The Heater Supply
Using a 24VAC wallwart to attain a higher 85V B+ (as runeight discussed) coupled with support of 6.3V and 12.6V
heated tubes presented an early hurdle for the project. With no center-tap, this meant deriving these low voltages from an approximately 35VDC
supply. A transportable amp implies being carried about, and this posed both size and heat constraints. Conventional linear regulation, such as a power resistor followed by a linear regulator, could not be employed.
Our solution is below…. A switch-mode heater supply, which as far as I can tell, could be a first for DIY headamp projects (although not without precedent for DIY audio). Reasons for this may be: 1) common, low-cost switcher implementations (without ripple filters) are less desirable for audiophile applications; and 2) early, lower-frequency devices require larger passive components and could present issues too close to audible range.Edit: We found that C3H needed to be a larger value
to eliminate very faint hum when using 6.3V/high draw tubes w/efficient cans.
My desire to avoid SMD solutions, especially for prototyping, drove us to National’s (150kHz) LM2595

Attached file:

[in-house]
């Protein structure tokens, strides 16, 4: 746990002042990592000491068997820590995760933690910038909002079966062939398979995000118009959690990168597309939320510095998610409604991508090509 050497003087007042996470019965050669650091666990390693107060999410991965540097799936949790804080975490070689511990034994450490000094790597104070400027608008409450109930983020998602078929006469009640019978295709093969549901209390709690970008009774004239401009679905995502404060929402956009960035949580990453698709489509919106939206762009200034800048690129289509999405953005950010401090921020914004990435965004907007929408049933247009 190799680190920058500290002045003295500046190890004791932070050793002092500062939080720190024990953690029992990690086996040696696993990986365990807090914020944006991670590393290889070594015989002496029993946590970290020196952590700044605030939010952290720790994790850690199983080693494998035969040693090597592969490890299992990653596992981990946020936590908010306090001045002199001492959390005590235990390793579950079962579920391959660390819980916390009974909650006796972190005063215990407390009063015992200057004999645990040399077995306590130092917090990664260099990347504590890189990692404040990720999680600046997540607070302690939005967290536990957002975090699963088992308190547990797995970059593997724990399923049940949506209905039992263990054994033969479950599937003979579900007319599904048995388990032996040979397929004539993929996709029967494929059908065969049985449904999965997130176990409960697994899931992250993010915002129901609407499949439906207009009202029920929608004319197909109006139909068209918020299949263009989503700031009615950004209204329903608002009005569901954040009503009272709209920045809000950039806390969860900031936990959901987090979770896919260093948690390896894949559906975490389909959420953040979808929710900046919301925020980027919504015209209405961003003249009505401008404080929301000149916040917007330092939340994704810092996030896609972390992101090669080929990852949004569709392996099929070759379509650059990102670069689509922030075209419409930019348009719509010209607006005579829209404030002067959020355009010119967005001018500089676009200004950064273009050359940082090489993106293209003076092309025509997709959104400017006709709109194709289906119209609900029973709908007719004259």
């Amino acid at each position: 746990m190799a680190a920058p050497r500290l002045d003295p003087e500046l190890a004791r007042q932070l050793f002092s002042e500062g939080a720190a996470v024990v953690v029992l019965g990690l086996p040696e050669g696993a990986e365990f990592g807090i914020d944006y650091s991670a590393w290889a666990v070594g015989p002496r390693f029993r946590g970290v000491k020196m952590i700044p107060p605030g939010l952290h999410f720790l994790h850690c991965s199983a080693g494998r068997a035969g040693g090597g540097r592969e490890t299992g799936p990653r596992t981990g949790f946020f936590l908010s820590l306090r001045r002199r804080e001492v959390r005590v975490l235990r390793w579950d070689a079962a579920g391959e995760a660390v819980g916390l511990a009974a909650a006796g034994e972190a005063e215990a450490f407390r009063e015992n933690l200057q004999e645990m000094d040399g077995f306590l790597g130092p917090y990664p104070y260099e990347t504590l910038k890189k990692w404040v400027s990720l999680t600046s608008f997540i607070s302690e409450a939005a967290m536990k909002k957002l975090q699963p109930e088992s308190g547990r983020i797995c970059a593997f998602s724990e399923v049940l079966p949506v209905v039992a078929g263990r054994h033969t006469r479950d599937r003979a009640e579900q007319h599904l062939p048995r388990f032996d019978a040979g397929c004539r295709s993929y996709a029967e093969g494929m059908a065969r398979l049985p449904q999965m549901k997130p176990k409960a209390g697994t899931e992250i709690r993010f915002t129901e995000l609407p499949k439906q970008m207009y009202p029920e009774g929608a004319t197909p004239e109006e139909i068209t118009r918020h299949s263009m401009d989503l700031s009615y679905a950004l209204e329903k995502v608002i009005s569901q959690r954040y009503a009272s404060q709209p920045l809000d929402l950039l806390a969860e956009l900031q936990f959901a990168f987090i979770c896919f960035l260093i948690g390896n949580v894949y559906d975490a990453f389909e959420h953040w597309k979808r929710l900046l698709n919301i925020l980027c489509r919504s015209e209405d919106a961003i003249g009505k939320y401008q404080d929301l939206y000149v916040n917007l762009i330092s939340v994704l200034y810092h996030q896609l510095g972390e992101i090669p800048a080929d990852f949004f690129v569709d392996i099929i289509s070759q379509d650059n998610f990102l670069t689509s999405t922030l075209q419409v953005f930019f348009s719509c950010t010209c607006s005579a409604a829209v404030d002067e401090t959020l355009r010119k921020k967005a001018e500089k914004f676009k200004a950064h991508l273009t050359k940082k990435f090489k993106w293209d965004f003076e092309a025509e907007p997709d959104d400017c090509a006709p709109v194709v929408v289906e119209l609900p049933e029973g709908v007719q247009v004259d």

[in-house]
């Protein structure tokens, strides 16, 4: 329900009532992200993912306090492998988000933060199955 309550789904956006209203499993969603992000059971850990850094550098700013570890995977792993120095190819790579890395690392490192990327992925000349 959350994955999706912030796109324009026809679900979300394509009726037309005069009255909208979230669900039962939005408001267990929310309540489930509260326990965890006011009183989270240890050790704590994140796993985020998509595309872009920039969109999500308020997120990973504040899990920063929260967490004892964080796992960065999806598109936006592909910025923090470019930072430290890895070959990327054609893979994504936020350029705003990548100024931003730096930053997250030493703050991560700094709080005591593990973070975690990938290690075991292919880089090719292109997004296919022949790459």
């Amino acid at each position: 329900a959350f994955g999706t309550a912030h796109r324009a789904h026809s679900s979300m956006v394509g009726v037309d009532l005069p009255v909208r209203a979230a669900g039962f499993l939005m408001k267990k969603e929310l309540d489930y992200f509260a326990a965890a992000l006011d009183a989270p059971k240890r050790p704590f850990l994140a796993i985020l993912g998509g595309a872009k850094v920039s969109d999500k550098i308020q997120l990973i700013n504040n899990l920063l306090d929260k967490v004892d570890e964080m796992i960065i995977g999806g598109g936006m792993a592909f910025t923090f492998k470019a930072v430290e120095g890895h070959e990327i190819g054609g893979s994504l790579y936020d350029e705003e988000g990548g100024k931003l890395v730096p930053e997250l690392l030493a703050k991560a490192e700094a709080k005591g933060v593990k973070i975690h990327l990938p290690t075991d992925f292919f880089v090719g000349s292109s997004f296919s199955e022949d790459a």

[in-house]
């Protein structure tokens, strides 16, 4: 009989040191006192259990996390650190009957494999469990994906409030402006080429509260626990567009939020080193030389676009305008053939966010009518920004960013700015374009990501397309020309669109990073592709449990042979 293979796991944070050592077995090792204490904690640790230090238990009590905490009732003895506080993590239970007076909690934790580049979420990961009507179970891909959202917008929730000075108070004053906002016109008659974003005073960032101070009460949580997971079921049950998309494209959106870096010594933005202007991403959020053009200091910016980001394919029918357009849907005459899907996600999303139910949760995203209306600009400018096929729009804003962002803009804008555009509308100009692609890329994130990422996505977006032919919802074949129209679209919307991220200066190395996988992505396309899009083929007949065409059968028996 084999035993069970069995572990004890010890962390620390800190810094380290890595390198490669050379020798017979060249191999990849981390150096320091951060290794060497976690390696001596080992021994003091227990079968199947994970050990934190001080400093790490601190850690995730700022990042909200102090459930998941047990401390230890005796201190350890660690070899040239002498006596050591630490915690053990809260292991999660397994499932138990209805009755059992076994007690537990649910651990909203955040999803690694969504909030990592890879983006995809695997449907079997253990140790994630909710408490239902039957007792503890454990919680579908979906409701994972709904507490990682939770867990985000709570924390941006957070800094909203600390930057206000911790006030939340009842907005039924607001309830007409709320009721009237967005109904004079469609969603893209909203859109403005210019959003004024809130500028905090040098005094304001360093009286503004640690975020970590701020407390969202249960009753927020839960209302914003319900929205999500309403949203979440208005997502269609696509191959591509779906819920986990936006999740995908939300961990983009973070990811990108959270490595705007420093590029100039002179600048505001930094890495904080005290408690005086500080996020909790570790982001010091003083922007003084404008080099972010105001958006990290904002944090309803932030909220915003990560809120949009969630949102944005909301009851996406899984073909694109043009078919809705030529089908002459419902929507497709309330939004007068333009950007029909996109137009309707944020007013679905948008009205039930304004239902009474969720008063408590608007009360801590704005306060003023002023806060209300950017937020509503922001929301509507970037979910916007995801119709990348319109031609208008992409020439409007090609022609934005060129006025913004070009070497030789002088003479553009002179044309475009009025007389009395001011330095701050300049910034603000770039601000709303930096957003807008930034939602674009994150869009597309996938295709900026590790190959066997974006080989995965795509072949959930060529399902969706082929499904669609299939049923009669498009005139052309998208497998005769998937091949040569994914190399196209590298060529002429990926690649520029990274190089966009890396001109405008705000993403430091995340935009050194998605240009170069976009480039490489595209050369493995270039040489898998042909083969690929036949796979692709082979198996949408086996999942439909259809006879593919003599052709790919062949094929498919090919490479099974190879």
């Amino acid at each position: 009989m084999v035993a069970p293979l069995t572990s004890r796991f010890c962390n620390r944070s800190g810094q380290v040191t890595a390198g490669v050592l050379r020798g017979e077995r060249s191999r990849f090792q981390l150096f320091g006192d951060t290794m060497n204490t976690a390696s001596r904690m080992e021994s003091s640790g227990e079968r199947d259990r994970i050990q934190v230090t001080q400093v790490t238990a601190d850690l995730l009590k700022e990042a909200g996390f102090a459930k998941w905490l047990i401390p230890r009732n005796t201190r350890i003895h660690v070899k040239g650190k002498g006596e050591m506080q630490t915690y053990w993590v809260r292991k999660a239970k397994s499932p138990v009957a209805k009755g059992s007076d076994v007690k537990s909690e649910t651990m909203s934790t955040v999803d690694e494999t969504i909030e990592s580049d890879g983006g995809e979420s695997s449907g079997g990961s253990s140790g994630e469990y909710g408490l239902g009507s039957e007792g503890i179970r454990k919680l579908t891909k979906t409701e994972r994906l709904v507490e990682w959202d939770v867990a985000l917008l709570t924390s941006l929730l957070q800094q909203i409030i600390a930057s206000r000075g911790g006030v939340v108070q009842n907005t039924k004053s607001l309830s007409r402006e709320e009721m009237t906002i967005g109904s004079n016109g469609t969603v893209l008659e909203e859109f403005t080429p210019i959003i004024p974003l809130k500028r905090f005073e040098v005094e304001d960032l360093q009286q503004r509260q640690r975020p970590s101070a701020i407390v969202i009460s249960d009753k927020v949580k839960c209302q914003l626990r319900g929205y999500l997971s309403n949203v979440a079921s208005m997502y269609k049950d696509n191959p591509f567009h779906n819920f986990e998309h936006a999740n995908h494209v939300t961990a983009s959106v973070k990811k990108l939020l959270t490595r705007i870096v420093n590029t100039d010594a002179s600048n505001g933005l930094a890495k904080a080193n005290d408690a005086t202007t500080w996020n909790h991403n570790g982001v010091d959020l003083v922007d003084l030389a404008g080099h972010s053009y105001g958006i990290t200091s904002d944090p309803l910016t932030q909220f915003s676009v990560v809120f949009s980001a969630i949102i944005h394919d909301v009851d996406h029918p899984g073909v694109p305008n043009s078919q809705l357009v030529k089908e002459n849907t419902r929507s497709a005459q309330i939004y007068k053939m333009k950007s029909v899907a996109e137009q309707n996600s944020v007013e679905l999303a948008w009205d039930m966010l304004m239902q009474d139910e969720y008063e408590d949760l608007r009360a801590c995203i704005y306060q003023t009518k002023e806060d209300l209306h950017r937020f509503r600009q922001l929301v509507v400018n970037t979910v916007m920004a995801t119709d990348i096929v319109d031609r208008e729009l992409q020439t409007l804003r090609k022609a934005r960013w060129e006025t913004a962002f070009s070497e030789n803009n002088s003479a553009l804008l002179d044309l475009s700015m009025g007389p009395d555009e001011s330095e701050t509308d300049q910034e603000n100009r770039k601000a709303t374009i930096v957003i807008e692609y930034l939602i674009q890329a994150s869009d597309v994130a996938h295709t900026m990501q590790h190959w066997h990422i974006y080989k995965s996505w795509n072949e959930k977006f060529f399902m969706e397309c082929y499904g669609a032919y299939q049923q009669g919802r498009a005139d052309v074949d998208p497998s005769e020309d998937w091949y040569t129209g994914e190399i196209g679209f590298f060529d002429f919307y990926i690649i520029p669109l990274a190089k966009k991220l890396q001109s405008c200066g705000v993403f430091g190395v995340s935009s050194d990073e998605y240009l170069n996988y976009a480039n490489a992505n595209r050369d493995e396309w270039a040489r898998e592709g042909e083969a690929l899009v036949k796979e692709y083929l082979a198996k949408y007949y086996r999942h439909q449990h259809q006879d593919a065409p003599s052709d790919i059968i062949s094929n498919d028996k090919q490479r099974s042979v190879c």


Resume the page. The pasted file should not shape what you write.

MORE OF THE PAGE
step-down (buck) switching regulator. Listening to this implementation in the POC with ripple filter (L1H / C1H), I was unable to detect any audible differences between SM heater and use of a battery for heater supply. The significant ripple reduction we see through use of a post-ripple filter is similar to that seen in figure 17 on page 20 of the LM2595 spec sheet
National’s Simple Switcher tools were used to drive associated component values and selection. The design uses 0.8A parts and supports up to 600ma 6.3V or 12.6V heaters. In feedback, R1H (9k) alone yields 12.6V and switching R3H (7k) in parallel with R1H yields 6.3V. The LM2595 seems a good fit and requires no heatsink
in our implementation. Builders will want to follow the BoM components here, e.g. use of low impedance caps, and proper choke and diode values and ratings.
Higher frequency (260kHz+) SMD switchers could be considered in a future revision to save even more space.
This heater circuit coupled with runeight’s use of capacitance multiplier filters in HV and LV sections makes for a small, high-quality power supply.